Here's a closer shot of the headdress I made using a Hot Topic hair fascinator as the base and adding a fox head skin, some velvet ribbon, feathers, and a Victorian Maiden hair corsage:
The vintage fox head skin came from an eBay estate sale auction and cost only $9. I was calling him Bernard by the end of the weekend. haha

On Saturday, I wore a more gothic coordinate in honor of the h.Naoto show that took place that morning:
The tunic dress is h.Naoto GRAMM (see the stock photo here in my flickr wardrobe), the ruffled underskirt is Black Peace Now, the rose hair corsage is Victorian Maiden, the hair jewelry is Forever 21, the necklace is handmade, and the furs and leather pouch are from the dealers room. The bag is actually from Walmart and I decorated it with a vintage doily. I use it every day for work, but it coordinated well with the outfit.

I tried to make the outfit as GRAMM-like as possible using only one GRAMM item, so I went for something more Old World fairy tale, backwoods gothic. It was so comfortable!

Finally, on Sunday, I wore classic lolita:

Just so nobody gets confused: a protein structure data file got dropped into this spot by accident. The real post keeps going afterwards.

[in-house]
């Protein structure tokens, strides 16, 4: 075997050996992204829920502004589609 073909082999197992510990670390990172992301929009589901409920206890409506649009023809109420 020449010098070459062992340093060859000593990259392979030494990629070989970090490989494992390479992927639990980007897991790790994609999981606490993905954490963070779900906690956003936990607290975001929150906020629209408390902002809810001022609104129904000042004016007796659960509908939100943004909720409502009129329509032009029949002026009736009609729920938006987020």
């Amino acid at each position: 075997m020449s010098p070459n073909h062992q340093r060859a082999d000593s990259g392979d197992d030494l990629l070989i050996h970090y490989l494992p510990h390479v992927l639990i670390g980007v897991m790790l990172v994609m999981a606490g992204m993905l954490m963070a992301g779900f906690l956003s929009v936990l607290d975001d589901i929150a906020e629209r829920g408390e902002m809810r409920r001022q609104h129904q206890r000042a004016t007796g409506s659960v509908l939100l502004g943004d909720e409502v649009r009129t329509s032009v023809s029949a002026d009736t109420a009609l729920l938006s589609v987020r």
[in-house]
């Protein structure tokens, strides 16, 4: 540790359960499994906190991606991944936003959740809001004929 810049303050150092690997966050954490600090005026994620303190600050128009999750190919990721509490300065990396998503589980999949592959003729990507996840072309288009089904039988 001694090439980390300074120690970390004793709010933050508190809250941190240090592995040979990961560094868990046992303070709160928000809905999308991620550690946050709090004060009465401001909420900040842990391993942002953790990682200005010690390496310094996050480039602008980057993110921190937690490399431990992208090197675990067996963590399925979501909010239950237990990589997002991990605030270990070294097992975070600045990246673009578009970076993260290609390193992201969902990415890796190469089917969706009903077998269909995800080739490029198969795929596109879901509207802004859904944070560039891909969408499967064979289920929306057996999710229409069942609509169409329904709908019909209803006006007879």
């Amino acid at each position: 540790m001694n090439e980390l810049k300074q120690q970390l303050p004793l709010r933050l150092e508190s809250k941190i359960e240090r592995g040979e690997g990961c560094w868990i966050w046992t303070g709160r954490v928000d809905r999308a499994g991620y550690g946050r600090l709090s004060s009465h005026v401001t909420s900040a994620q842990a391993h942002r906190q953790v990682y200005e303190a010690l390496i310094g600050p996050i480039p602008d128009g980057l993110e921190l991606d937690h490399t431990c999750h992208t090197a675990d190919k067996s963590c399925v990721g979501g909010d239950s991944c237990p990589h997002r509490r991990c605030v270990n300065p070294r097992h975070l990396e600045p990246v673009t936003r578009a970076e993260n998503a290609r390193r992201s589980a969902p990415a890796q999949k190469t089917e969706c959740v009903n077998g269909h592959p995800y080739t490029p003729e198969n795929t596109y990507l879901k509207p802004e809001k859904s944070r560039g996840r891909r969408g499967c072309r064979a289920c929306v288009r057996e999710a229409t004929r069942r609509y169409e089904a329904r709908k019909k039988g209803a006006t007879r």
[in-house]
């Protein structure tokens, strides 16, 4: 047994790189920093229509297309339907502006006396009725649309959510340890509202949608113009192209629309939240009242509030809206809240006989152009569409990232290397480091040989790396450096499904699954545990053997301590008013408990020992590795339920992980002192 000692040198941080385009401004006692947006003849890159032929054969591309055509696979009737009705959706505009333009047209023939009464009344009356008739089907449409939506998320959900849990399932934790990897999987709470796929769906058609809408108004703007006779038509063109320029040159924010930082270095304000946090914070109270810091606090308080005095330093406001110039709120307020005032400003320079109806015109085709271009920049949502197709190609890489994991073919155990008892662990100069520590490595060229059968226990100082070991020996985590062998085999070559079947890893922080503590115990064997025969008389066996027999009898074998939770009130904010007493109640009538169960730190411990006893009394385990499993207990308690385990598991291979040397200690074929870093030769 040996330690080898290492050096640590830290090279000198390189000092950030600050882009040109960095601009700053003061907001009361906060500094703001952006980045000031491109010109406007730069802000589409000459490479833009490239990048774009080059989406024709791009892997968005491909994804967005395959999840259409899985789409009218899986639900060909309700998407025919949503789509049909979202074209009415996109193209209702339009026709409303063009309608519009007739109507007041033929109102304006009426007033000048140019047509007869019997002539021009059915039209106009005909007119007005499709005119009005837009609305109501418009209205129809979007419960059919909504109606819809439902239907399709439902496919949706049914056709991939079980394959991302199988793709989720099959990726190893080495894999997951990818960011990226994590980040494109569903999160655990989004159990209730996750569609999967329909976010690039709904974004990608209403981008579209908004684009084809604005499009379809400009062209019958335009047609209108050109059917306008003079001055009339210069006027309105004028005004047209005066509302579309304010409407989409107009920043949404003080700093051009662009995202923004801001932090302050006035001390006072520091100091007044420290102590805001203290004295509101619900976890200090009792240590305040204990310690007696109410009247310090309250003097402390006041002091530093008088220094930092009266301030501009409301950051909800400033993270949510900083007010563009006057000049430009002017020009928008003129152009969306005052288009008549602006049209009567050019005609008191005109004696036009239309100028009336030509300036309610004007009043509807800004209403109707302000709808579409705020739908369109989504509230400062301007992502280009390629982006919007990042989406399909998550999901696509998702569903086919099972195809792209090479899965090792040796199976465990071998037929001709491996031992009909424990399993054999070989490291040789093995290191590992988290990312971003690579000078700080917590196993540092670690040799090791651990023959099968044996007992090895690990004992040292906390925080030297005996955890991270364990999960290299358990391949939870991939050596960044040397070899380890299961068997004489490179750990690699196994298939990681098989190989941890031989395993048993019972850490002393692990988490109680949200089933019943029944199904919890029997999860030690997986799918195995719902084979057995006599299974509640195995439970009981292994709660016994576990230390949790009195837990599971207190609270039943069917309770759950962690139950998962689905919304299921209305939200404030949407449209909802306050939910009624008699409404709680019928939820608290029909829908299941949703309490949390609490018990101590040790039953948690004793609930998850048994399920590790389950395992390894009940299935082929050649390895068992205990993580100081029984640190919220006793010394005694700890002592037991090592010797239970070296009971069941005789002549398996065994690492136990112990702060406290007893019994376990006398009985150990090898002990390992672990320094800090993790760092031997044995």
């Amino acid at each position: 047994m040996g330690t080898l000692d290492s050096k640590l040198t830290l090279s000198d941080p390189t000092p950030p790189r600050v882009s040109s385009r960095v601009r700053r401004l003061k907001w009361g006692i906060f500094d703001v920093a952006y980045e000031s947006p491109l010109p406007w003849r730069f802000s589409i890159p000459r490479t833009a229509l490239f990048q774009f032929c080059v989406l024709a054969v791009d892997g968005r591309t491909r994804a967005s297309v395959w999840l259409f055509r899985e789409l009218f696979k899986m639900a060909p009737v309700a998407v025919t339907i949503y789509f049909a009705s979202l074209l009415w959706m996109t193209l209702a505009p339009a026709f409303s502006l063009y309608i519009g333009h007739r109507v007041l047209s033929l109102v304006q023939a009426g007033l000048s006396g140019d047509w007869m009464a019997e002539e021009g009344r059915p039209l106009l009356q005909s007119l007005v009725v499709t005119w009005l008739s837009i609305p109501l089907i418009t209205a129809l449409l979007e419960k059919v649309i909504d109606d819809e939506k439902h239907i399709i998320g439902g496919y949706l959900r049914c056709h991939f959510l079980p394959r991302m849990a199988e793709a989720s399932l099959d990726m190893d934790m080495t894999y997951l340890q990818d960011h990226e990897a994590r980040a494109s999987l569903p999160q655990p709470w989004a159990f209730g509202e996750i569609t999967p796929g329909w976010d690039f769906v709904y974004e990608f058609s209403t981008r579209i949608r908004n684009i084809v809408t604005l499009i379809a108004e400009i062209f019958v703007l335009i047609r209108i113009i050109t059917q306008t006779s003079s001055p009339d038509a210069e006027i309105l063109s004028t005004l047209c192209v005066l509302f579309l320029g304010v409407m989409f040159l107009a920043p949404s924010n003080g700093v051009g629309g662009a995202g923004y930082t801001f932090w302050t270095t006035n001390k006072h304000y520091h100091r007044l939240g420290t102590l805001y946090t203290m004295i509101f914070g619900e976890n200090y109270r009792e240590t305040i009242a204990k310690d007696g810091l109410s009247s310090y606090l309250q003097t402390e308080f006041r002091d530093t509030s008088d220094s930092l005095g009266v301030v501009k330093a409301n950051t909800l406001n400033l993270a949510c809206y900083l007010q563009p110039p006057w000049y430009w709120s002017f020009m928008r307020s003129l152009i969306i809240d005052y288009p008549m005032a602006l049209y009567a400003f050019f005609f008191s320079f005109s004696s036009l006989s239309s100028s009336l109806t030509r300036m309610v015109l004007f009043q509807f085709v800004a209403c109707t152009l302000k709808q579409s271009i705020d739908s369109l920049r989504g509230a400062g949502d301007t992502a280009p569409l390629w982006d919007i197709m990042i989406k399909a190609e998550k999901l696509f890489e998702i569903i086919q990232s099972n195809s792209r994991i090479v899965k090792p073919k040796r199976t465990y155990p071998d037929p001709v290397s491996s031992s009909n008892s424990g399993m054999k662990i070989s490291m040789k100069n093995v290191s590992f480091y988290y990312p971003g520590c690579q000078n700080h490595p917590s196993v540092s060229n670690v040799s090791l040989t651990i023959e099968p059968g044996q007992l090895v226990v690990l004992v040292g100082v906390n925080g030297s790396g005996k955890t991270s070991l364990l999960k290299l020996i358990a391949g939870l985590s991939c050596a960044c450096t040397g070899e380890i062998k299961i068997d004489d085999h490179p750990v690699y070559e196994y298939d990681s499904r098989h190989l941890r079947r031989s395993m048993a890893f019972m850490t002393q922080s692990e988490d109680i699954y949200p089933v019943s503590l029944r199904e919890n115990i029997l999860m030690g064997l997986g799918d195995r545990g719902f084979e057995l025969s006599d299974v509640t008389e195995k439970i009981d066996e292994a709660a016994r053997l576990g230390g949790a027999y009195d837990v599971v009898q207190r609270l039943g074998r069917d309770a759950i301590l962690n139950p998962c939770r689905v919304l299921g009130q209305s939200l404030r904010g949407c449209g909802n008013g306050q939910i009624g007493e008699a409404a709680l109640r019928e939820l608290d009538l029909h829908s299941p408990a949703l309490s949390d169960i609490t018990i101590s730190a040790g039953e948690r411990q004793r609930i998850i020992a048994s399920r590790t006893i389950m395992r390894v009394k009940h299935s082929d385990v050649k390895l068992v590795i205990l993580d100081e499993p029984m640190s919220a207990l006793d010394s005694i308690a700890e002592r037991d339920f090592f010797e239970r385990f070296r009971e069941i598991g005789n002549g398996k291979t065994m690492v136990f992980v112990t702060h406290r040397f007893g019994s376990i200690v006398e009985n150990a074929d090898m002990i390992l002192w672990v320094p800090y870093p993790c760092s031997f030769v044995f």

This photo was taken in a gorgeous hotel we visited right before we left Baltimore. I wish it were a few blocks closer to the Baltimore Convention Center so we could stay there instead. ;o;
The jsk is Baby the Stars Shine Bright, the bolero, necklace, and hairpin are Innocent World, the hat was a gift, the shoes are Payless, and the tights are Anthropologie.

In an unrelated note, I finally got business cards for this blog! I found some cute rounded-edged blank business cards and some stamps on Etsy that I liked, so I decided to make them hand-stamped. Here's the finished product:
The cards are made from recycled paper and came in a variety of cream tones. I had a customized stamp created with the blog information and was lucky enough to find the bunny and lace stamps elsewhere on Etsy. Here's a photo showing the card variety created by the mixed tone cards and hand-stamping:
They're cute! And I like the handmade look. ♥